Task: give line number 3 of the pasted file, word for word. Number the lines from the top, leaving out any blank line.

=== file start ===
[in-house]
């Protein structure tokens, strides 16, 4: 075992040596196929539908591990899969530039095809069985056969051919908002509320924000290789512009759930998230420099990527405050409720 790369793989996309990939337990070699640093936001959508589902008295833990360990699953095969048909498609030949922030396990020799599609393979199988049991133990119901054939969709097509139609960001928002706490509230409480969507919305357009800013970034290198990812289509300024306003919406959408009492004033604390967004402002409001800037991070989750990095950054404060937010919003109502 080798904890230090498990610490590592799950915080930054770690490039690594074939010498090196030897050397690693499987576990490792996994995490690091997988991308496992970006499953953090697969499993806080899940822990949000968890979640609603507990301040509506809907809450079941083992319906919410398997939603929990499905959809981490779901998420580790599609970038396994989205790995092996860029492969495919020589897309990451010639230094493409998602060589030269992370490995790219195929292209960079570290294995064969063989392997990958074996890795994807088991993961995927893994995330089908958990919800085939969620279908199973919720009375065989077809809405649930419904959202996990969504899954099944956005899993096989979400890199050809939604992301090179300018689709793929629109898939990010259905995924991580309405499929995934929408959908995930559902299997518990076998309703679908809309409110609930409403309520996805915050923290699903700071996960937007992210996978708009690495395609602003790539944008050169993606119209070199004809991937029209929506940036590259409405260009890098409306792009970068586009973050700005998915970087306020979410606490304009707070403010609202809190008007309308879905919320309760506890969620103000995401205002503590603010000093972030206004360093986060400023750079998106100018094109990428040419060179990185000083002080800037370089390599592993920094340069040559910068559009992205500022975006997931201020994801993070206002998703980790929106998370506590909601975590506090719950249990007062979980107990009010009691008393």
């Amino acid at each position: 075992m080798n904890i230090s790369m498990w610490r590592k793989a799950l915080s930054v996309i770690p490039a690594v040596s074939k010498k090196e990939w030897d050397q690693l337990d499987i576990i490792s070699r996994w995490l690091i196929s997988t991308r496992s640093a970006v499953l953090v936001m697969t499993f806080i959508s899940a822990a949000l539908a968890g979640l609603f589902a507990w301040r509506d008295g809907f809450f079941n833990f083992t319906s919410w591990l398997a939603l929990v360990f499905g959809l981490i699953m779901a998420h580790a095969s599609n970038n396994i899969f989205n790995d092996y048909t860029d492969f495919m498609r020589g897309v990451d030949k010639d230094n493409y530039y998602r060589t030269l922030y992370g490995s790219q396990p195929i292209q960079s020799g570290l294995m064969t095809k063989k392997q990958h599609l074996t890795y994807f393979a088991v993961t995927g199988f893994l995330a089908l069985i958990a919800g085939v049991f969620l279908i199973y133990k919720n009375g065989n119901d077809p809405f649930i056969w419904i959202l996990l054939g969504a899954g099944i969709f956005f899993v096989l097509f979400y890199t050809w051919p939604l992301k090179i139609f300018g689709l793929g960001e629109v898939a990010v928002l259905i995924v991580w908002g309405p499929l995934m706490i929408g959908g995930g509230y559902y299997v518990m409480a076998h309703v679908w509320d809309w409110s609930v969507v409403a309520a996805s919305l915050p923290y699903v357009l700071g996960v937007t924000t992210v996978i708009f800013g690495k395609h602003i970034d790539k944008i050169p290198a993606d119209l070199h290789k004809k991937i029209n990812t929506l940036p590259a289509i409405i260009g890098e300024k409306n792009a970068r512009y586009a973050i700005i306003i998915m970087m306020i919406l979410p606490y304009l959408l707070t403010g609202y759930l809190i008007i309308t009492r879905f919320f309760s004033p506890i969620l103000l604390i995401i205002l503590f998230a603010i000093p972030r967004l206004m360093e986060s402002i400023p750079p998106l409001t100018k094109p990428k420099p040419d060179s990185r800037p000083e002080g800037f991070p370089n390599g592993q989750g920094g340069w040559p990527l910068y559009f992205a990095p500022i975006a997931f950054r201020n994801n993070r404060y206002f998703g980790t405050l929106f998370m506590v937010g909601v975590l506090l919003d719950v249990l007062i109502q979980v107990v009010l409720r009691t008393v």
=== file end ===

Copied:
């Amino acid at each position: 075992m080798n904890i230090s790369m498990w610490r590592k793989a799950l915080s930054v996309i770690p490039a690594v040596s074939k010498k090196e990939w030897d050397q690693l337990d499987i576990i490792s070699r996994w995490l690091i196929s997988t991308r496992s640093a970006v499953l953090v936001m697969t499993f806080i959508s899940a822990a949000l539908a968890g979640l609603f589902a507990w301040r509506d008295g809907f809450f079941n833990f083992t319906s919410w591990l398997a939603l929990v360990f499905g959809l981490i699953m779901a998420h580790a095969s599609n970038n396994i899969f989205n790995d092996y048909t860029d492969f495919m498609r020589g897309v990451d030949k010639d230094n493409y530039y998602r060589t030269l922030y992370g490995s790219q396990p195929i292209q960079s020799g570290l294995m064969t095809k063989k392997q990958h599609l074996t890795y994807f393979a088991v993961t995927g199988f893994l995330a089908l069985i958990a919800g085939v049991f969620l279908i199973y133990k919720n009375g065989n119901d077809p809405f649930i056969w419904i959202l996990l054939g969504a899954g099944i969709f956005f899993v096989l097509f979400y890199t050809w051919p939604l992301k090179i139609f300018g689709l793929g960001e629109v898939a990010v928002l259905i995924v991580w908002g309405p499929l995934m706490i929408g959908g995930g509230y559902y299997v518990m409480a076998h309703v679908w509320d809309w409110s609930v969507v409403a309520a996805s919305l915050p923290y699903v357009l700071g996960v937007t924000t992210v996978i708009f800013g690495k395609h602003i970034d790539k944008i050169p290198a993606d119209l070199h290789k004809k991937i029209n990812t929506l940036p590259a289509i409405i260009g890098e300024k409306n792009a970068r512009y586009a973050i700005i306003i998915m970087m306020i919406l979410p606490y304009l959408l707070t403010g609202y759930l809190i008007i309308t009492r879905f919320f309760s004033p506890i969620l103000l604390i995401i205002l503590f998230a603010i000093p972030r967004l206004m360093e986060s402002i400023p750079p998106l409001t100018k094109p990428k420099p040419d060179s990185r800037p000083e002080g800037f991070p370089n390599g592993q989750g920094g340069w040559p990527l910068y559009f992205a990095p500022i975006a997931f950054r201020n994801n993070r404060y206002f998703g980790t405050l929106f998370m506590v937010g909601v975590l506090l919003d719950v249990l007062i109502q979980v107990v009010l409720r009691t008393v």